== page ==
Amra bint ‘Abd al-Raḥmān was a qāḍī in Madina. Once a Coptic Christian was caught stealing and the qāḍī issued the ruling that his hand must be cut. Amra bint ‘Abd al-Raḥmān disagreed with the ruling and explained her reasons, the judge had to reverse his fatwā and the Copt was released. It is significant here to understand that ‘Amra knew what was happening in the town – outside her home – for her to then be able to critically analyse the notion. The qāḍī felt that her fatwā was valid. Imam Mālik quotes her whole story and then uses her opinion.

Trust of Women in Knowledge.

‘Ā’isha (R.A.) one fatwā that no one follows except for her. A man in any age becomes son of the woman whose milk he drinks as opposed to 2 years according to the other a’immah and 2 ½ years according to Imām Abū Ḥanīfa. However the ṣaḥāba respected her opinion but disagreed. She asked her sister ‘Āsima to give her milk to students she wanted to come to her. No one objected to her fatwa, they respected but disagreed.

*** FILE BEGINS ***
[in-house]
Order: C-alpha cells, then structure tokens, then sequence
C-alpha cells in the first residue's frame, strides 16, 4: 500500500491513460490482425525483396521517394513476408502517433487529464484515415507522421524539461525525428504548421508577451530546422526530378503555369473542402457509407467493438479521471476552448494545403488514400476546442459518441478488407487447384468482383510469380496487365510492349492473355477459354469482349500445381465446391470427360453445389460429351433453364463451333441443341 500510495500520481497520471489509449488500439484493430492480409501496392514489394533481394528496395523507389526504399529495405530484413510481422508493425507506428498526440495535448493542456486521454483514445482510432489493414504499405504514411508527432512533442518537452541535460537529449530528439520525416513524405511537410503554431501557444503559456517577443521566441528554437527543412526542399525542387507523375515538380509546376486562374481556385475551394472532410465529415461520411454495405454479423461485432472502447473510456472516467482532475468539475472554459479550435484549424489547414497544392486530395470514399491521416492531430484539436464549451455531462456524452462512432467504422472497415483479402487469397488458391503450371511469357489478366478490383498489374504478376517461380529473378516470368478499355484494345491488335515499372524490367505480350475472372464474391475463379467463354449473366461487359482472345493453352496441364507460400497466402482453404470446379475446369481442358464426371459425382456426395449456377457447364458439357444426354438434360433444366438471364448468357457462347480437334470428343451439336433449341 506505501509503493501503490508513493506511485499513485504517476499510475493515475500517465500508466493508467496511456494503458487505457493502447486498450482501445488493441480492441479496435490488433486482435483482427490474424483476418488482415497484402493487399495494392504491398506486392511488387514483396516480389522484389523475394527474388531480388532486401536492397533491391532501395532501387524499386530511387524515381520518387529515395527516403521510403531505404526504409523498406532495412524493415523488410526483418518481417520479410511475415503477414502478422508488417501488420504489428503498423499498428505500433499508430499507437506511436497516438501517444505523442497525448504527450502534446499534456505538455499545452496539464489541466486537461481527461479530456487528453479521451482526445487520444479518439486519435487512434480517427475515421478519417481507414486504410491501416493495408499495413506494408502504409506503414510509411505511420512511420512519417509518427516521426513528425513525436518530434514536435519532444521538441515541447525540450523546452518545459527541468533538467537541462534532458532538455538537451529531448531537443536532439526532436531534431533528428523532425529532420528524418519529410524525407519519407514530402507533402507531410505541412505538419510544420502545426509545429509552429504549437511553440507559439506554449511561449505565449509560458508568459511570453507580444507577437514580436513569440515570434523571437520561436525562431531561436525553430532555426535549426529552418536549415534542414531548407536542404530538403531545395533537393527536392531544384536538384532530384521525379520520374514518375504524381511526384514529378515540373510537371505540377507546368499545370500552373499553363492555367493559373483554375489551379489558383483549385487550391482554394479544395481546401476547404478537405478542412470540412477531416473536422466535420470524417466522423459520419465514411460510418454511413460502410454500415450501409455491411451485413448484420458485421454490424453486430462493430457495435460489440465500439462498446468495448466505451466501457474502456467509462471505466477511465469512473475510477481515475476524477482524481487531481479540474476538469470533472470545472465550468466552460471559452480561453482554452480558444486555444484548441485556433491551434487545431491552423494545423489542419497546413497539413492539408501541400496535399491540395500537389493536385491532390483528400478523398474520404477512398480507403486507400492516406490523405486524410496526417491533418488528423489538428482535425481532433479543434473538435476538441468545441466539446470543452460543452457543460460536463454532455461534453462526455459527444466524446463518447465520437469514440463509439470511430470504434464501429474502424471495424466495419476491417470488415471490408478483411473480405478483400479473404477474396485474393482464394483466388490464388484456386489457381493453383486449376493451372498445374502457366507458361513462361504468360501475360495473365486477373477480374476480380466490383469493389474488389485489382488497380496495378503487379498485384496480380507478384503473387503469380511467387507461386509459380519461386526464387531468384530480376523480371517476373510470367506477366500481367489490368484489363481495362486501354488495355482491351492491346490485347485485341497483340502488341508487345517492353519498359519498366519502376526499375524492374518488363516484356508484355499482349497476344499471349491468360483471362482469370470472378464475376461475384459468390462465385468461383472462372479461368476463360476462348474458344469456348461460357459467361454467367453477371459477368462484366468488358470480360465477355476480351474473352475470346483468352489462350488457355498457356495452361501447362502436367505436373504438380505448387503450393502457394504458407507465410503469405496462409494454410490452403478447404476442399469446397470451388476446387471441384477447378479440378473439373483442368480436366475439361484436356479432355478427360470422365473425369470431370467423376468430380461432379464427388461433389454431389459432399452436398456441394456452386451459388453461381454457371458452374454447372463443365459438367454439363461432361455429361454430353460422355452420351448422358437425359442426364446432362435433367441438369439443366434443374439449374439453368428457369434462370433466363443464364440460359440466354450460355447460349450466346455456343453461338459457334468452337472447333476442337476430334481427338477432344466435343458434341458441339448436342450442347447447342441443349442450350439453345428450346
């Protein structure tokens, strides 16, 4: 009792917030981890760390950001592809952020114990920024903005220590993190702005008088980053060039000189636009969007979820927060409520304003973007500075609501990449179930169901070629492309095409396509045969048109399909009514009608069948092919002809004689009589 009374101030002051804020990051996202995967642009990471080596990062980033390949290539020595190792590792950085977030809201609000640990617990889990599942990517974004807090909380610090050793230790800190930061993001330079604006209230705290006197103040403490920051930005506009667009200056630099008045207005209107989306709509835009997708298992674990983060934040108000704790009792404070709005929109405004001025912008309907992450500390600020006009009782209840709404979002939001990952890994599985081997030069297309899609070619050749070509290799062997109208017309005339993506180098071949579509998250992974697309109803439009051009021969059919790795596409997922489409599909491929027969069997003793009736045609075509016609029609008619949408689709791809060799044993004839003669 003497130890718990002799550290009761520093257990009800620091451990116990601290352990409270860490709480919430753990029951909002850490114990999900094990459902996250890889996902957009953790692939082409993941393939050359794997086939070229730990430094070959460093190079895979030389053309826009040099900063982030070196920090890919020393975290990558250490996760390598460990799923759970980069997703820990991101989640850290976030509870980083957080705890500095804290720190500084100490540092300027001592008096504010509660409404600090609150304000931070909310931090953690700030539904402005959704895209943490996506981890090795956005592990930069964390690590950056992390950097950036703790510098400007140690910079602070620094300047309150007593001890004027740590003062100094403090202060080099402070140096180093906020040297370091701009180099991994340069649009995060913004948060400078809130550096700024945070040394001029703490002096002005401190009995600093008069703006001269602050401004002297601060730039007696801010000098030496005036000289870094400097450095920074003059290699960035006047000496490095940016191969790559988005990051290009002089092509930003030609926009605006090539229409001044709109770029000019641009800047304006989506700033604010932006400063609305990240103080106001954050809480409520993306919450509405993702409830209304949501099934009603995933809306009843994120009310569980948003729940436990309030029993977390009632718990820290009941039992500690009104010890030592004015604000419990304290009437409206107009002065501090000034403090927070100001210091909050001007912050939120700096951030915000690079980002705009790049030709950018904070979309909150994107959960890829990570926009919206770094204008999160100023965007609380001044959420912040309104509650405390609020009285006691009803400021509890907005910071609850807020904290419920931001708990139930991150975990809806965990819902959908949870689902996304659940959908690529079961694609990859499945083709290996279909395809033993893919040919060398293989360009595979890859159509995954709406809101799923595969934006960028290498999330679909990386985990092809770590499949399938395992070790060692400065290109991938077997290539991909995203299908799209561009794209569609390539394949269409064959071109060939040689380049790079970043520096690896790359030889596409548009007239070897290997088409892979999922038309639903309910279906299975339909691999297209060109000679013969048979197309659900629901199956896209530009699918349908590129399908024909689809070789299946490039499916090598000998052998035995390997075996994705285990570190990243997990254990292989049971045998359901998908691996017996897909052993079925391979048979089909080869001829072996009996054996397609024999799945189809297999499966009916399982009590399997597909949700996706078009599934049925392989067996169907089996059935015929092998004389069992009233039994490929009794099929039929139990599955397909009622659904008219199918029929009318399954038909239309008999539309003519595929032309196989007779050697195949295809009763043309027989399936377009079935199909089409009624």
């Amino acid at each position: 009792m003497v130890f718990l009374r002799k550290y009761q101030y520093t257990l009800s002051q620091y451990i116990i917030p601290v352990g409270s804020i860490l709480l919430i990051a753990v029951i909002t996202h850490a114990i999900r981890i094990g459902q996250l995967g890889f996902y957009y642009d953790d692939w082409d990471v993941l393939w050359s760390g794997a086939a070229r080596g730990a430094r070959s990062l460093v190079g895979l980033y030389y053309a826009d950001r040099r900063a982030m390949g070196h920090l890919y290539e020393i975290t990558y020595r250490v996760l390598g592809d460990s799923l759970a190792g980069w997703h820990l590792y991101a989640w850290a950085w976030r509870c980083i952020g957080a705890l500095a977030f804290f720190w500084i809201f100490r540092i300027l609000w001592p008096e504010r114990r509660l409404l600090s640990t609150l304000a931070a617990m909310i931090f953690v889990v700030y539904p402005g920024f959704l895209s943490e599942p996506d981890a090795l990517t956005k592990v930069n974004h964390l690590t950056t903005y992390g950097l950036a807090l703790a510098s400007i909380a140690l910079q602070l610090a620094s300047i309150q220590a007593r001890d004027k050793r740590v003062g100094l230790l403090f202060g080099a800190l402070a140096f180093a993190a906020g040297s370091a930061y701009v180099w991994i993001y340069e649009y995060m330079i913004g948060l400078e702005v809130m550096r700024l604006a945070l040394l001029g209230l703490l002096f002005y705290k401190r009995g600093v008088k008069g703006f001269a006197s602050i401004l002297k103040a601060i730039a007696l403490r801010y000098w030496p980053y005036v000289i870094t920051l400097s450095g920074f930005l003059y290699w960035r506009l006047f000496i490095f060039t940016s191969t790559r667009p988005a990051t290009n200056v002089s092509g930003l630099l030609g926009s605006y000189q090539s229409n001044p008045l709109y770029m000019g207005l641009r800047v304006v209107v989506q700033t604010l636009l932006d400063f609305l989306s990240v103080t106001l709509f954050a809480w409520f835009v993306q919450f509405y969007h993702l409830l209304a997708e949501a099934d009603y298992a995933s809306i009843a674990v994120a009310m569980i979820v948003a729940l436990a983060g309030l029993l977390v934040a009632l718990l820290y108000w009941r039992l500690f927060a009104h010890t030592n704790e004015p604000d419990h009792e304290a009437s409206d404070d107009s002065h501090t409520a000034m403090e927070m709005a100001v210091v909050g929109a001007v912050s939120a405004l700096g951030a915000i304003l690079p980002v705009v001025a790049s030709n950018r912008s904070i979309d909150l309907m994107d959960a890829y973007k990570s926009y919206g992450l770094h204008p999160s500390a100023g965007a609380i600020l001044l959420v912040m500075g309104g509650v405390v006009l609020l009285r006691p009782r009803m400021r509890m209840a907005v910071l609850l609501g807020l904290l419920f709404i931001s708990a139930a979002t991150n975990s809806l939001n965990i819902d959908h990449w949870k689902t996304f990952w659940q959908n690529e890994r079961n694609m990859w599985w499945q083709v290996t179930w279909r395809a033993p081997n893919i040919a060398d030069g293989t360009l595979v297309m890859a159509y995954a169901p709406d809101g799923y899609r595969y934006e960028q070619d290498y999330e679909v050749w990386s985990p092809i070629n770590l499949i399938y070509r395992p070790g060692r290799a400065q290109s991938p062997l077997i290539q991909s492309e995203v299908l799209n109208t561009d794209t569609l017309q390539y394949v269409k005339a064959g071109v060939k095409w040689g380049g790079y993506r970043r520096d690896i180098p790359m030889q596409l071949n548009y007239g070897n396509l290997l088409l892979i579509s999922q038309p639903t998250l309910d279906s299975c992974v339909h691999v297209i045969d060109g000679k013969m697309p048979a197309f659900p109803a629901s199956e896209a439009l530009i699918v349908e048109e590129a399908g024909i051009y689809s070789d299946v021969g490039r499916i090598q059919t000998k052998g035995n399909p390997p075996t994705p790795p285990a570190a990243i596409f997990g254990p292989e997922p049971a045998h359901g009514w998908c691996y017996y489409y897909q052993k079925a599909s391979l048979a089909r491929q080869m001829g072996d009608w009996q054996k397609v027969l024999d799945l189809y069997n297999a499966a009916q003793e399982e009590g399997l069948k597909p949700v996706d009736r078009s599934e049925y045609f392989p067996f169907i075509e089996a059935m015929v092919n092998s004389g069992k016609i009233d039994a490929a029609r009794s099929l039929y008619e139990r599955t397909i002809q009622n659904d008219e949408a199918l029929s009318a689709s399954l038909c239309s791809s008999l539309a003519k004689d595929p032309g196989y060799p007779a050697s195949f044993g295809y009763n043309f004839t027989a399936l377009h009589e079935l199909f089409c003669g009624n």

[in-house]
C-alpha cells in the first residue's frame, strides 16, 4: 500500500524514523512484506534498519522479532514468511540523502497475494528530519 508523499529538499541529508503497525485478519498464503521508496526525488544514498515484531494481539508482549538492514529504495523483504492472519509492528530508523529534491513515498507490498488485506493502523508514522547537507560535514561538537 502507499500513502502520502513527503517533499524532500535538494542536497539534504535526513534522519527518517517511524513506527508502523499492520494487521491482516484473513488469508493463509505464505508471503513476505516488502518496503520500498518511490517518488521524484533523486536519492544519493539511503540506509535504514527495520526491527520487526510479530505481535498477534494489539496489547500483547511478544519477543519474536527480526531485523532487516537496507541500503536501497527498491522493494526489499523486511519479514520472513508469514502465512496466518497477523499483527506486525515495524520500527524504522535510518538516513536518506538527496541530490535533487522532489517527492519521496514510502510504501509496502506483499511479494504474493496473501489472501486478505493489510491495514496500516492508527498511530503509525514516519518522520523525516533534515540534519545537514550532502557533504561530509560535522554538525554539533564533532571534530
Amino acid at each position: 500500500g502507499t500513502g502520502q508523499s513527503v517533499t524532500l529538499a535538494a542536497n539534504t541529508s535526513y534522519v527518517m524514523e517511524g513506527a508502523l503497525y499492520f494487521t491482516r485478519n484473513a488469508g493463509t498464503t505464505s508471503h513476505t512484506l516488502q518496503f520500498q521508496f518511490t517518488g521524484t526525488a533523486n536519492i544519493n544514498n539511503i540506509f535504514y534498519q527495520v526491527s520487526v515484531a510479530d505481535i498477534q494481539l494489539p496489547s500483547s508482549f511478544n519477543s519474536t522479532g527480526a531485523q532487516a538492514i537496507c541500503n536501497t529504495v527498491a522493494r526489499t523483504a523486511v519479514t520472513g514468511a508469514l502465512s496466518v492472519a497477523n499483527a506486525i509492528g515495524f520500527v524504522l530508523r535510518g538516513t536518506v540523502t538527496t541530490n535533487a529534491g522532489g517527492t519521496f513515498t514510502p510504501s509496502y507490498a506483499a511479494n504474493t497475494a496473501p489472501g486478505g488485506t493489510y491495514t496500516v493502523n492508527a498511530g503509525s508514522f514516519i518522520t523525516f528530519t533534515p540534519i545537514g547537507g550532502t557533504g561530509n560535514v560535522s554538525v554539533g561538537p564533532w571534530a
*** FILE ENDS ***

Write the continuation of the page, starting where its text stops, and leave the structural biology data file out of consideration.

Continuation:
Fāṭima bint Qays was a muftiyyah. One fatwā she issued was that when women divorced they have no right on accommodation etc. Dr Nadwī believes women muftis have been tougher on the women compared to the men. This opinion goes against the Qur’an. ‘Umar ibn al-Khaṭṭāb did not take her opinion, despite that people followed and even reconciled their own opinions.

Sam’ān, said I came to Karīma bint Abū Manṣūr (6th century). I asked her brother if he could ask her to teach me, but he refused many times and made excuses. So this problem of keeping the women away from teaching and learning was a problem even then. So the 8000 muḥaddithāt in number is very tiny, there were many others not even recorded.